QR codes assigned to hundreds of digital encyclopedia artist entries

QR Codes

QR CodesThe Louisiana Endowment for the Humanities has added these smartphone friendly barcodes.

The Louisiana Endowment for Humanities (LEH)has announced that it is now including QR codes as a new and smartphone friendly feature to its ever growing digital encyclopedia of the history and culture of the state, KnowLA.

The LEH is not issuing these barcodes to museums across the state to be downloaded and displayed next to artwork.

The museums can post the QR codes next to the artwork so that visitors can use their smartphones to scan them. By scanning the barcodes, it directs the viewer to the related and interconnected entry in the digital encyclopedia. The president of the LEH, Michael Sartisky, stated that there are already 276 different artist entries in the KnowLA encyclopedia.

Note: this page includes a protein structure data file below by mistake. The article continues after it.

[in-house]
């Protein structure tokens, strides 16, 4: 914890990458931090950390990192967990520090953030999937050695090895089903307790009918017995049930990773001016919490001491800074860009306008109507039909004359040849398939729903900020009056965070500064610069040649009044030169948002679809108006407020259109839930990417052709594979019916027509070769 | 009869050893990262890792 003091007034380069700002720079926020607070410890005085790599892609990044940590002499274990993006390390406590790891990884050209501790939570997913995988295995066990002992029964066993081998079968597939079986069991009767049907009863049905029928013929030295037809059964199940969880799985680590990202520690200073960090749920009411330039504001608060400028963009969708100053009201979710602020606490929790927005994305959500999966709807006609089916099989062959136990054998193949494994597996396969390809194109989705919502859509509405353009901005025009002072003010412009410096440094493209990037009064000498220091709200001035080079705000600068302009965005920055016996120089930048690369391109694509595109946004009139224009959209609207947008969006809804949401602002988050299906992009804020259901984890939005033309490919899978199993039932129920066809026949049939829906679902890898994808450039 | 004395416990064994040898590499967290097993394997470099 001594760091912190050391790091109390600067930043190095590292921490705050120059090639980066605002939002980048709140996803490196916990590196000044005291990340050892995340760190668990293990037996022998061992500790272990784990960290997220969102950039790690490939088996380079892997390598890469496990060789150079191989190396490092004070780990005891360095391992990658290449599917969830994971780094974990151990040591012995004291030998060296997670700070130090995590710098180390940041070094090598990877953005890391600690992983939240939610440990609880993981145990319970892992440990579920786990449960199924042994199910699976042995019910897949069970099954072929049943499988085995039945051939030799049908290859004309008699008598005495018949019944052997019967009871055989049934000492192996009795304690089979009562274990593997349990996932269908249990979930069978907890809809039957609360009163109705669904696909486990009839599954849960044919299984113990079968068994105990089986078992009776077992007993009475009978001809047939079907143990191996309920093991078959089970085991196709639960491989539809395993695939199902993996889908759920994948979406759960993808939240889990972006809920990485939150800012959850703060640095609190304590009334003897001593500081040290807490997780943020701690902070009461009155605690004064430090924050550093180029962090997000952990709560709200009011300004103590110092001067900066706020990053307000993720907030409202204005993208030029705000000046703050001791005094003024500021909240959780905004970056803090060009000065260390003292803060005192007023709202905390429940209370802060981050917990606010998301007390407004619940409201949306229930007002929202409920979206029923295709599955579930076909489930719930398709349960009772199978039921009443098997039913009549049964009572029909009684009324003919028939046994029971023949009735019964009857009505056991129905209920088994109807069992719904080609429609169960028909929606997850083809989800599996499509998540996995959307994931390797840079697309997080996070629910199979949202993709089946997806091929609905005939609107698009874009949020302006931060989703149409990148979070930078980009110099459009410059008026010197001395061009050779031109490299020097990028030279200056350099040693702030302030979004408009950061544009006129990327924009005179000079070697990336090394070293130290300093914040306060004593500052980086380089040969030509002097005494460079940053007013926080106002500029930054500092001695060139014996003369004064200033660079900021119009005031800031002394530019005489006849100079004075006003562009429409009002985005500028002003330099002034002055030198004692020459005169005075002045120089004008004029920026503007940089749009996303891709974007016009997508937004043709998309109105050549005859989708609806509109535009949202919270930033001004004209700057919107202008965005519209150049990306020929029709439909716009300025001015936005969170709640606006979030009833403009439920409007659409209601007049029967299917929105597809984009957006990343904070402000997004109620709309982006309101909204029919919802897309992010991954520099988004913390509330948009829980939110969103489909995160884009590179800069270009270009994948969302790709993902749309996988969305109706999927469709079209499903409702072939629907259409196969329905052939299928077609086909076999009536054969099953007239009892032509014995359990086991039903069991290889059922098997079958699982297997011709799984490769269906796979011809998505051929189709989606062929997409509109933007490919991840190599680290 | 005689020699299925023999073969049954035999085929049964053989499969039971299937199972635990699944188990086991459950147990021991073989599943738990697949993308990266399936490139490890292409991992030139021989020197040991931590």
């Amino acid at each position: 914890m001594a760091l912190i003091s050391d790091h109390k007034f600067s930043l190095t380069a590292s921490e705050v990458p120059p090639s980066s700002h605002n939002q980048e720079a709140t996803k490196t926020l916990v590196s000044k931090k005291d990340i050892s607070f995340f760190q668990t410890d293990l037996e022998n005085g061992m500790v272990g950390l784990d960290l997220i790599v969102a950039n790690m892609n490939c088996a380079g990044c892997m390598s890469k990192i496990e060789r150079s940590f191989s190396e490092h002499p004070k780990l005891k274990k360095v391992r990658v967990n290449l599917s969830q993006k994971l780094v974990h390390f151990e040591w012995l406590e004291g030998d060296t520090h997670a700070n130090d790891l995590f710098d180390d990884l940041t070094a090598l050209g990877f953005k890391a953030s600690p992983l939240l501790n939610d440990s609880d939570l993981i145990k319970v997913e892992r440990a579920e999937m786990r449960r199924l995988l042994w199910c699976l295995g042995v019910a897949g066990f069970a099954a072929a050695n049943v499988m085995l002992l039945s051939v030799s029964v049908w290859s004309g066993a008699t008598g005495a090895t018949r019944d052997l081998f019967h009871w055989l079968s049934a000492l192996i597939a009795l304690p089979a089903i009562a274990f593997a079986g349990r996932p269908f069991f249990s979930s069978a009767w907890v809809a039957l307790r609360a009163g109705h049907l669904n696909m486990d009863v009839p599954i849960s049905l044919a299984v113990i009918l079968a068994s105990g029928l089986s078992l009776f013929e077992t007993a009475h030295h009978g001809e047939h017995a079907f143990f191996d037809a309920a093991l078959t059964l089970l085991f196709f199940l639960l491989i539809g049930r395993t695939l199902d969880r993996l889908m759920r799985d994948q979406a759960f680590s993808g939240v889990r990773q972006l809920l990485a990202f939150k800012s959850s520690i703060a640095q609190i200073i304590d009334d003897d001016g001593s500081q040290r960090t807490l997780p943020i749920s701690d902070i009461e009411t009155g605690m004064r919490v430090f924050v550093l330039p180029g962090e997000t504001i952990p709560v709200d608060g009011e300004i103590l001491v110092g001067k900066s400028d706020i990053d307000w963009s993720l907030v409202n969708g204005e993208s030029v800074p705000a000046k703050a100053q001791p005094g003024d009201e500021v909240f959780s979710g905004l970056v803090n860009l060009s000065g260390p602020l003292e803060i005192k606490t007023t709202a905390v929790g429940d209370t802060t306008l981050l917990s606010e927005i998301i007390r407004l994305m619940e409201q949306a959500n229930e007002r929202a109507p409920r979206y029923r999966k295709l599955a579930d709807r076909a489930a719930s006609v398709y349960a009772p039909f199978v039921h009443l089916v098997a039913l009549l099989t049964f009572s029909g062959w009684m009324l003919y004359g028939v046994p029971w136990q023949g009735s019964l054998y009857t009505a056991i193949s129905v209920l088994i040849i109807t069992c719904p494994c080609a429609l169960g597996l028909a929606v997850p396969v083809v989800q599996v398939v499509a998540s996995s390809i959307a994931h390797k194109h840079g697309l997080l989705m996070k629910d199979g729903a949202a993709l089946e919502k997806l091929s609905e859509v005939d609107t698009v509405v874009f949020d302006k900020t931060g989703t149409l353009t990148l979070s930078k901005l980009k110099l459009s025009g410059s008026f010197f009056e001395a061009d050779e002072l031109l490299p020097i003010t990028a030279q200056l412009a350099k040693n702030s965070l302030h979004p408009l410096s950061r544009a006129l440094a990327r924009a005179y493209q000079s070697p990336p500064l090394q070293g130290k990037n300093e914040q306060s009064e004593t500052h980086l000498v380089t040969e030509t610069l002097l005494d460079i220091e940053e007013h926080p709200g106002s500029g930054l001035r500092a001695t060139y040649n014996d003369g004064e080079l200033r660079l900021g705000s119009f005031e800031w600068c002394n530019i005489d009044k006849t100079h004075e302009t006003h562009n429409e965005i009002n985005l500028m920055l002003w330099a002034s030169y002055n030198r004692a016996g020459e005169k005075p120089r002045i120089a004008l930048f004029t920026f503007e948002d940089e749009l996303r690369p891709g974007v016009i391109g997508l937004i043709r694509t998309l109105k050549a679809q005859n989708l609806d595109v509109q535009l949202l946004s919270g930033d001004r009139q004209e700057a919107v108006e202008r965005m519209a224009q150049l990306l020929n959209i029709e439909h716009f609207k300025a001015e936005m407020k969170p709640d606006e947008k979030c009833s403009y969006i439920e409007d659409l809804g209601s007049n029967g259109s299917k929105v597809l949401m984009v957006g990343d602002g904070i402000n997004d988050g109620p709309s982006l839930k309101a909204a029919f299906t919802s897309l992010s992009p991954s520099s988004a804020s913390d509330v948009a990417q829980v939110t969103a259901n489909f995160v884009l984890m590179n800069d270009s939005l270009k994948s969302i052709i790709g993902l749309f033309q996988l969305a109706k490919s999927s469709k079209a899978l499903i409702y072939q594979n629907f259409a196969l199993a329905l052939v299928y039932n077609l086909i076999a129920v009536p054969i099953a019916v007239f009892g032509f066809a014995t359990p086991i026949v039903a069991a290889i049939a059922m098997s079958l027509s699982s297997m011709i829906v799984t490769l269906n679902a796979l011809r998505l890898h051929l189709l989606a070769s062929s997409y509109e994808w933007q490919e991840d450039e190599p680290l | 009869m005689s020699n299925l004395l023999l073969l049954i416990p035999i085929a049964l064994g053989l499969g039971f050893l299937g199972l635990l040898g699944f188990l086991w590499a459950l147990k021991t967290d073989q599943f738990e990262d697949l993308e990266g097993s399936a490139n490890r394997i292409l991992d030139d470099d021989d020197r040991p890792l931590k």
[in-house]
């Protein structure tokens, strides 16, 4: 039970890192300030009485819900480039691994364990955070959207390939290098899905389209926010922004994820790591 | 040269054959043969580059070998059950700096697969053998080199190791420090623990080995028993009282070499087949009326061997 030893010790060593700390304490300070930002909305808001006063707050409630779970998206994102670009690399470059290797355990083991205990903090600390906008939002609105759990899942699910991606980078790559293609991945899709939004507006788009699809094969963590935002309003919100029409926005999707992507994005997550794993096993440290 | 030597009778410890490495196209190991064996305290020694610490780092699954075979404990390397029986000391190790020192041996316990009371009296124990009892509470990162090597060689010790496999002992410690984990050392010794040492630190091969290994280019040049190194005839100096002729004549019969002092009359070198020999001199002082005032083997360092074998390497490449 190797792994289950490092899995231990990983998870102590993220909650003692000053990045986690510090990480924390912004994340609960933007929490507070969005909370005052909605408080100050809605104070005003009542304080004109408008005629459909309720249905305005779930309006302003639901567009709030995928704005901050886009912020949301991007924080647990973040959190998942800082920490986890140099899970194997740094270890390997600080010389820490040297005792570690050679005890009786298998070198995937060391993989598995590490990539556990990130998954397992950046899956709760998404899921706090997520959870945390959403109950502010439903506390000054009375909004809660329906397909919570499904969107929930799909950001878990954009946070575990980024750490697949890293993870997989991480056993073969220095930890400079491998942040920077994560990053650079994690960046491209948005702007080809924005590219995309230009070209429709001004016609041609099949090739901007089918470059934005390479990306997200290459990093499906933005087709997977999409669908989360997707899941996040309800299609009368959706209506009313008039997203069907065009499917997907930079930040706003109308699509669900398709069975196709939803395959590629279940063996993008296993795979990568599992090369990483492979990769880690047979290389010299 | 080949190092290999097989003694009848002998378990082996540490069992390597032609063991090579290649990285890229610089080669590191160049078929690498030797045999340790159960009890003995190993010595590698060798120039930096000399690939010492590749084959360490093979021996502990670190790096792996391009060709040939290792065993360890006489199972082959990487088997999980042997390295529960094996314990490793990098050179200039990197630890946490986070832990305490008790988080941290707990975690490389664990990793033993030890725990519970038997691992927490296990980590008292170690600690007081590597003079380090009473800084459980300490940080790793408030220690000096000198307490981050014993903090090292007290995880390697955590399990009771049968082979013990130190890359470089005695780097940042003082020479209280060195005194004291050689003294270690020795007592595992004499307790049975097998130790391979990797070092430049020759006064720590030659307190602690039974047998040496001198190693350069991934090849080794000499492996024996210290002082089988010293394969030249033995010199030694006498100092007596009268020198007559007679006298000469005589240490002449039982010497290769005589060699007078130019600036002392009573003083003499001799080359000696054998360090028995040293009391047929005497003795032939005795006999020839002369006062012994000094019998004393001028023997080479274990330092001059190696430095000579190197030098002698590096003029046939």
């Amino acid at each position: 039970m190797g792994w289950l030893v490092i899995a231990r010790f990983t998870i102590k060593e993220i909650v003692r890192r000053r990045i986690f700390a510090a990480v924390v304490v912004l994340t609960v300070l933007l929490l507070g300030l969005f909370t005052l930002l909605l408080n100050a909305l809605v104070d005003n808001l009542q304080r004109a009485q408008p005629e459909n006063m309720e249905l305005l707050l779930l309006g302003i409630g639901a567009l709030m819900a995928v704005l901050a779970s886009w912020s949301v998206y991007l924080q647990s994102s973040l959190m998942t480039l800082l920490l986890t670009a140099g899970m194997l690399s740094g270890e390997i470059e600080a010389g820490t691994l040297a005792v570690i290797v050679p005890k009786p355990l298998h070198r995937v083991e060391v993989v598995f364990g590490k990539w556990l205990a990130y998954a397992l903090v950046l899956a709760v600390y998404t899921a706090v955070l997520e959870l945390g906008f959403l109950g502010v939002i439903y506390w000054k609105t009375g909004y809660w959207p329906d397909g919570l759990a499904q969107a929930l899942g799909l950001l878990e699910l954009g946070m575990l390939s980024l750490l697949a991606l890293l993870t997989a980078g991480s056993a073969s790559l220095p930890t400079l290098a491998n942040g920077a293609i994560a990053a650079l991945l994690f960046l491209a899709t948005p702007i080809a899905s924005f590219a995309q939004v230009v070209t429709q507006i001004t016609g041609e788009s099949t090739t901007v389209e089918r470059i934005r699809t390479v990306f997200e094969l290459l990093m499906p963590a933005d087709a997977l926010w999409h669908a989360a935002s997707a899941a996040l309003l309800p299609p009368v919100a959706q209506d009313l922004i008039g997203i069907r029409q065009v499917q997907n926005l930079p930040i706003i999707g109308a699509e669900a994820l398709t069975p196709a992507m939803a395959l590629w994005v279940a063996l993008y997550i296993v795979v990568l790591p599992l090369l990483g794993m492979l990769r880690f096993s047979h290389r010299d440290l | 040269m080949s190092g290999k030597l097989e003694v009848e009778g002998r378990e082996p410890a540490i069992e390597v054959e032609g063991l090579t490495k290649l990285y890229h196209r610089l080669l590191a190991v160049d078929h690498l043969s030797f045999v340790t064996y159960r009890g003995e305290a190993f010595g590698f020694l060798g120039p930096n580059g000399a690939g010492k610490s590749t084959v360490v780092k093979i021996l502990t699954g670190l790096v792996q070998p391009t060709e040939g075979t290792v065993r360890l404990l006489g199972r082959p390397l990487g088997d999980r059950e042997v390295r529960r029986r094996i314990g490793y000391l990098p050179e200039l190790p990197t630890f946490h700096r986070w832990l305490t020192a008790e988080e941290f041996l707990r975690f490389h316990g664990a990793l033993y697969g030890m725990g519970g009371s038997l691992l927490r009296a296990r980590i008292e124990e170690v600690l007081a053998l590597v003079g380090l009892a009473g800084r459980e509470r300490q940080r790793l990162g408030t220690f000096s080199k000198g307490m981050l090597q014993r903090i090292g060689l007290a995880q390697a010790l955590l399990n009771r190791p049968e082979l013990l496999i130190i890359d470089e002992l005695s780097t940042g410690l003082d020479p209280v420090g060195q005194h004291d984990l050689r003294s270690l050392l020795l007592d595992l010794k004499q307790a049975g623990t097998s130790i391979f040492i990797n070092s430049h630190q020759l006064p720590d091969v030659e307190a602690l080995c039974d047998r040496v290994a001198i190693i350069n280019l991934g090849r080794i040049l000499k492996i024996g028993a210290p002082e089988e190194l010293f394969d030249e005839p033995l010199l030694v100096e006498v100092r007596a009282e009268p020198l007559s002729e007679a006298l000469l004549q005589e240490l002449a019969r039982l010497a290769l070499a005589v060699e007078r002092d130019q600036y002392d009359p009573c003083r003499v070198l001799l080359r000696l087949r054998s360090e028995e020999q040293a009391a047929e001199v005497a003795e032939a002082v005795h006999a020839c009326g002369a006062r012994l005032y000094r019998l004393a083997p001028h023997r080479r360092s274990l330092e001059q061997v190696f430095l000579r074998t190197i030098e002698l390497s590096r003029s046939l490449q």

Each of those entries has its own QR codes and range from illustrators to folk artists.

According to Sartisky, “In the R.W. Norton Art Gallery, if there is a beautiful Felix Kelly painting of a riverboat on display, and they post the QR code, viewers coming by with their handheld device can just click on that QR code and be connected to all of this.”

Sartisky has discovered that Louisiana museums are working to try to streamline the material that they display of an interpretive nature with regards to their art. The trend has been heading in the direction that the less information that is posted, the better the display. However, this doesn’t mean that viewers of the artwork don’t want to learn more. It is in this arena that QR codes are best suited.

The LEH president said that visitors to the museums now have a massive amount of information available to them when they scan the QR codes. This allows them to learn more about the specific piece or the person who created it. However, they can choose whether or not they read this information as it is available digitally but not on the display, itself.

Sartisky feels that the QR codes give the artwork the opportunity to “speak for themselves” and that it helps to reduce the amount of clutter around the artwork.

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